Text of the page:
There are two ways to define fast-and-frugal trees manually when using the `FFTrees()`

function, either as a sentence using the `my.tree`

argument (the easier way), or as a dataframe using the `tree.definitions`

argument (the harder way). Both of these methods will bypass the tree construction algorithms built into `FFTrees`

.

`my.tree`

The first method is to use the `my.tree`

argument, where `my.tree`

is a sentence describing a (single) FFT. When this argument is specified in `FFTrees()`

, the function (specifically `wordstoFFT()`

will try to extract the specified FFT from the argument.

For example, let’s look at the columns sex, age and thal in the heartdisease data:

`head(heartdisease[c("sex", "age", "thal")])`

```
## sex age thal
## 1 1 63 fd
## 2 1 67 normal
## 3 1 67 rd
## 4 1 37 normal
## 5 0 41 normal
## 6 1 56 normal
```

Here’s how we could specify an FFT using these cues as a sentence:

```
my.tree = "If sex = 1, predict True.
If age < 45, predict False.
If thal = {fd, normal}, predict True. Otherwise, predict False"
```

Here are some notes on specifying trees manually:

- Each node must start with the word “If” and should in the form:
`If CUE DIRECTION THRESHOLD, predict EXIT`

. - Numeric thresholds shold be specified directly (without brackets).
- Factor thresholds must be specified within braces like
`sex = {male}`

. For factors with sets of values, values within a threshold should be separated by commas like`eyecolor = {blue,brown}`

- Standard logical comparisons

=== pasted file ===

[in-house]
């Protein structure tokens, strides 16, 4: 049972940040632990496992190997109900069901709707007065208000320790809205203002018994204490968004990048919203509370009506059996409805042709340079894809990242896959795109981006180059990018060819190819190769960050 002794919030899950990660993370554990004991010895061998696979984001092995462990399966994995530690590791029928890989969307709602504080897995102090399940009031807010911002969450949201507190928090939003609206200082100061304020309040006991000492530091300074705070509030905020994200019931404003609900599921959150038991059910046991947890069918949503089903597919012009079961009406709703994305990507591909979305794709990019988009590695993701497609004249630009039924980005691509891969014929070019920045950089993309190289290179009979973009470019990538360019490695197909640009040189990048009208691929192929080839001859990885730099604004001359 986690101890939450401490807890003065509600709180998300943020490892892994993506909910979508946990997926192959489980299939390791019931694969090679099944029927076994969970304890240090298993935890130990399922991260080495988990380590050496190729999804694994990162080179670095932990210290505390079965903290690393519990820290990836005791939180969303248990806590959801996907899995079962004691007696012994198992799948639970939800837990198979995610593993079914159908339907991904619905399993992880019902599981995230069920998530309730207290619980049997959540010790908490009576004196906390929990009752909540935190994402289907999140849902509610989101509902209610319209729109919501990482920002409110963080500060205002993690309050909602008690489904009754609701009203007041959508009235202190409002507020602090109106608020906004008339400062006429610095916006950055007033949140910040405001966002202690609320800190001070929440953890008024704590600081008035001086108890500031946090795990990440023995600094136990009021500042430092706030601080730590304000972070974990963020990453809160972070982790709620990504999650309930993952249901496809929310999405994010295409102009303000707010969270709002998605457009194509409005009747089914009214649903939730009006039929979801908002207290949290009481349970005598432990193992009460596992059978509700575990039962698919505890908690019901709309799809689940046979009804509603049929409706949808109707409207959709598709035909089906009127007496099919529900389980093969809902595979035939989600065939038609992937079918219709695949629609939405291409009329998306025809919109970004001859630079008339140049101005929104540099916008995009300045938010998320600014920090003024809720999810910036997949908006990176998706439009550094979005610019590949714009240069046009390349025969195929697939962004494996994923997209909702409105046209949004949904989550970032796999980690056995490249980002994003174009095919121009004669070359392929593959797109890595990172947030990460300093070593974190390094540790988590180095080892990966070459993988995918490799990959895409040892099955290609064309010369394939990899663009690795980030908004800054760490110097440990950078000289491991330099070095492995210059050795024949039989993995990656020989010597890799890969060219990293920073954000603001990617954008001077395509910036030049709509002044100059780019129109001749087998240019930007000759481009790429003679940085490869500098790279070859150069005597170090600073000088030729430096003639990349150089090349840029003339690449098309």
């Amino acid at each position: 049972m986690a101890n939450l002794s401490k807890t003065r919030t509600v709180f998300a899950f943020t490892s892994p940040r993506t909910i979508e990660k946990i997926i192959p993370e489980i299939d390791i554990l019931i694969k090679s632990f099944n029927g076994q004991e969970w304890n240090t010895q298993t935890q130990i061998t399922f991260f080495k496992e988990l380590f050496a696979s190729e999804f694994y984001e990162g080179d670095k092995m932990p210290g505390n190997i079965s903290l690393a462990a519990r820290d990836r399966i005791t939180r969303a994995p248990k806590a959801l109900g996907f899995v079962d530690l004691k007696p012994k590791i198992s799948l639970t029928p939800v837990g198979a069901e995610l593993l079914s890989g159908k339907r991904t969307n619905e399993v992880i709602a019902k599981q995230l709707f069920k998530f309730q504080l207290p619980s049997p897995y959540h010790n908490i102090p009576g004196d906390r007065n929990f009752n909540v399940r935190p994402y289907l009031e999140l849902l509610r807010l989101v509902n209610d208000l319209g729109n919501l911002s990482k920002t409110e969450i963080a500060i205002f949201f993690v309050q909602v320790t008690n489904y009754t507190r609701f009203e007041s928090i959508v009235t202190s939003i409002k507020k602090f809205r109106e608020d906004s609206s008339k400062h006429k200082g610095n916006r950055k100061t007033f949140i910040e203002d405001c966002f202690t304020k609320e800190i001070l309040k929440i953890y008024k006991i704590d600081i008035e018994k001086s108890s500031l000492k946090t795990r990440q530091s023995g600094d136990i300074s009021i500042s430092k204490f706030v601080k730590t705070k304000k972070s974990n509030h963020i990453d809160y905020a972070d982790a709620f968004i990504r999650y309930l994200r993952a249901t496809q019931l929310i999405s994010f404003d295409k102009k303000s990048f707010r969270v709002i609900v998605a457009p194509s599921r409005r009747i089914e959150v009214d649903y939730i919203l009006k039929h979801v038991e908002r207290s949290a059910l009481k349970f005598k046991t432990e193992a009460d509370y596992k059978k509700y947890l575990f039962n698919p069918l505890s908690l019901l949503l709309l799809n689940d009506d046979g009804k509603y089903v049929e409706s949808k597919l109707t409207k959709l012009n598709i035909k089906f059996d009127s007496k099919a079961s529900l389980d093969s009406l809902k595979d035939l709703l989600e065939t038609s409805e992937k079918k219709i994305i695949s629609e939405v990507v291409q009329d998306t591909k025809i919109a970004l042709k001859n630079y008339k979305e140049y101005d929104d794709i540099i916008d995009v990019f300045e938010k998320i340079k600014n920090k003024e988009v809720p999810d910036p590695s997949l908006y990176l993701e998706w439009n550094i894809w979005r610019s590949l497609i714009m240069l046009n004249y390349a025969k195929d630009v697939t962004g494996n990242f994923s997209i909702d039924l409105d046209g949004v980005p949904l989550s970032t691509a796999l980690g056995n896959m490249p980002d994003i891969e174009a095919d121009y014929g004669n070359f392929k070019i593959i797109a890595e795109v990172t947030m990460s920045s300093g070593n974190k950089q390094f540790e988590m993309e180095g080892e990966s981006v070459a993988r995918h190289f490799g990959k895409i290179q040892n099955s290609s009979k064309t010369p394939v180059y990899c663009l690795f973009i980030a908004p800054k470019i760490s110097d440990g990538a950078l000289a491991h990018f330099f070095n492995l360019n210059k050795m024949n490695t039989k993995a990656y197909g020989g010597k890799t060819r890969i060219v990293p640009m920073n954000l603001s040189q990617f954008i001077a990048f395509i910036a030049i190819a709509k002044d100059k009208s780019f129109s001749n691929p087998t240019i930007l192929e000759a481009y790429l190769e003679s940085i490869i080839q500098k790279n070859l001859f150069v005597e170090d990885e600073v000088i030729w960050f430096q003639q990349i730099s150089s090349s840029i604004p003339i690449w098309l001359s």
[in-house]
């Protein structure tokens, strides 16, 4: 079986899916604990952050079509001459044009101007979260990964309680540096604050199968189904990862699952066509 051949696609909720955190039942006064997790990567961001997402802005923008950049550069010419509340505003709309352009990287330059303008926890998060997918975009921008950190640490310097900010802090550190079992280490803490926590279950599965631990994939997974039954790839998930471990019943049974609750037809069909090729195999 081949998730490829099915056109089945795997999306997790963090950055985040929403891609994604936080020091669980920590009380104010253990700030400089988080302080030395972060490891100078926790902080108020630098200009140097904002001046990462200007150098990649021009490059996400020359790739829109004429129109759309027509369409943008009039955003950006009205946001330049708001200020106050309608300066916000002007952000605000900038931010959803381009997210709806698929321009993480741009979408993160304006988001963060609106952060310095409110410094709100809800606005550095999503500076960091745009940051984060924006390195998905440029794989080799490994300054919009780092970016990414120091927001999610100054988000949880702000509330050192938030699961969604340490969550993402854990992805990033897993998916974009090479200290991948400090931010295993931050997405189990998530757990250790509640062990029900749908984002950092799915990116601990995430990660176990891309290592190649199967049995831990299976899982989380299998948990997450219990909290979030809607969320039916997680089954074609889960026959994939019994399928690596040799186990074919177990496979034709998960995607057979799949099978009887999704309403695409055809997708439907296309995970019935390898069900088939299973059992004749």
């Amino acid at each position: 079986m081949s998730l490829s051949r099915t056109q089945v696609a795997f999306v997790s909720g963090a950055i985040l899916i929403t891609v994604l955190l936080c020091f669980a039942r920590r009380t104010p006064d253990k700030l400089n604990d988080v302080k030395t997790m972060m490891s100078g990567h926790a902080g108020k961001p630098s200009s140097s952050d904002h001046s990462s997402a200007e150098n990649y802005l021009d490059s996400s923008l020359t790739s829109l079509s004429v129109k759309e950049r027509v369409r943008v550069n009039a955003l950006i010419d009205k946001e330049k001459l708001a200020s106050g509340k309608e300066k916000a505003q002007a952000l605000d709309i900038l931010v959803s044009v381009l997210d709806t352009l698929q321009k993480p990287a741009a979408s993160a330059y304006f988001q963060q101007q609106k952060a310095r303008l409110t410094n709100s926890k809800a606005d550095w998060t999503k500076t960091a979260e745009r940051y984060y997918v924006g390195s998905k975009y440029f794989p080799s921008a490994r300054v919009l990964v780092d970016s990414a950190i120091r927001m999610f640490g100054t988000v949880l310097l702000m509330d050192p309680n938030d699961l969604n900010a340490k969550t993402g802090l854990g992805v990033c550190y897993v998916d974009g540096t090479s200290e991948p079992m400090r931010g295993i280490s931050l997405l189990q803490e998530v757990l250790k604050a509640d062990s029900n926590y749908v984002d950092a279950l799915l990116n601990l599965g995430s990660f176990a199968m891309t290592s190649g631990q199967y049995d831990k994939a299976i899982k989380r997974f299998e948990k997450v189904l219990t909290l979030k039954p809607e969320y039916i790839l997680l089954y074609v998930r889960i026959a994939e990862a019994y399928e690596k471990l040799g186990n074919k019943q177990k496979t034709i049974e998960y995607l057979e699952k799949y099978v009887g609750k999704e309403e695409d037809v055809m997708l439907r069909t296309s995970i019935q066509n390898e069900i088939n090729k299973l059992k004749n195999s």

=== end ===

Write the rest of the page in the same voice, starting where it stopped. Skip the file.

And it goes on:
`=`

,`!=`

,`<`

,`>=`

(etc.) are valid. For numeric cues, only use`>`

,`>=`

,`<`

,`<=`

. For factors, only use`=`

and`!=`

. - Positive exits are indicated by
`True`

, while negative exits are specified by`False`

. The final node will be forced to have a bidirectional exit. The text`Otherwise, predict EXIT`

I’ve included in the example above is actually not necessary.

Now, let’s pass the `my.tree`

argument to `FFTrees()`

to force apply our FFT to the heartdisease data:

```
# Pass a verbally defined FFT to FFTrees with the my.tree argument
my.heart.fft <- FFTrees(diagnosis ~.,
data = heartdisease,
my.tree = "If sex = 1, predict True.
If age < 45, predict False.
If thal = {fd, normal}, predict True.
Otherwise, predict False")
```

Let’s see how well our FFT did:

```
# Plot
plot(my.heart.fft)
```

As you can see, this FFT is pretty terrible – it has a high sensitivity, but a terrible specificity.

Let’s see if we can come up with a better one using the cues `thal`

, `cp`

, and `ca`

```
# Specify an FFt verbally with the my.tree argument
my.heart.fft <- FFTrees(diagnosis ~.,
data = heartdisease,
my.tree = "If thal = {rd,fd}, predict True.
If cp != {a}, predict False.
If ca > 1, predict True.
Otherwise, predict False")
# Plot
plot(my.heart.fft)
```

This one looks much better!

Here’s one more example using the `titanic`

data. We’ll create an FFT predicting whether a person survived the Titanic using the cues class, age, and sex:

`head(titanic[c("class", "age", "sex", "survived")])`

```
## class age sex survived
## 1 first adult male 1
## 2 first adult male 1
## 3 first adult male 1
## 4 first adult male 1
## 5 first adult male 1
## 6 first adult male 1
```

```
my.titanic.tree <- "If age = {child}, predict True.
If sex = {female}, predict True.
If class = {first}, predict True.
Otherwise, predict False"
titanic.fft <- FFTrees(survived ~.,
data = titanic,
my.tree = my.titanic.tree,
comp = FALSE)
```

```
## Warning in FFTrees(survived ~ ., data = titanic, my.tree =
## my.titanic.tree, : The argument comp is depricated. Use do.comp instead.
```

`plot(titanic.fft)`

`tree.definitions`

The second way to define one (or more) fast-and-frugal trees is with the `tree.definitions`

argument. This argument should be a dataframe with the following structure:

```
## tree nodes classes cues directions thresholds exits
## 1 1 3 c;c;n thal;cp;ca =;=;> rd,fd;a;0 1;0;0.5
## 2 2 4 c;c;n;n thal;cp;ca;thalach =;=;>;< rd,fd;a;0;148 1;0;1;0.5
## 3 3 3 c;c;n thal;cp;ca =;=;> rd,fd;a;0 0;1;0.5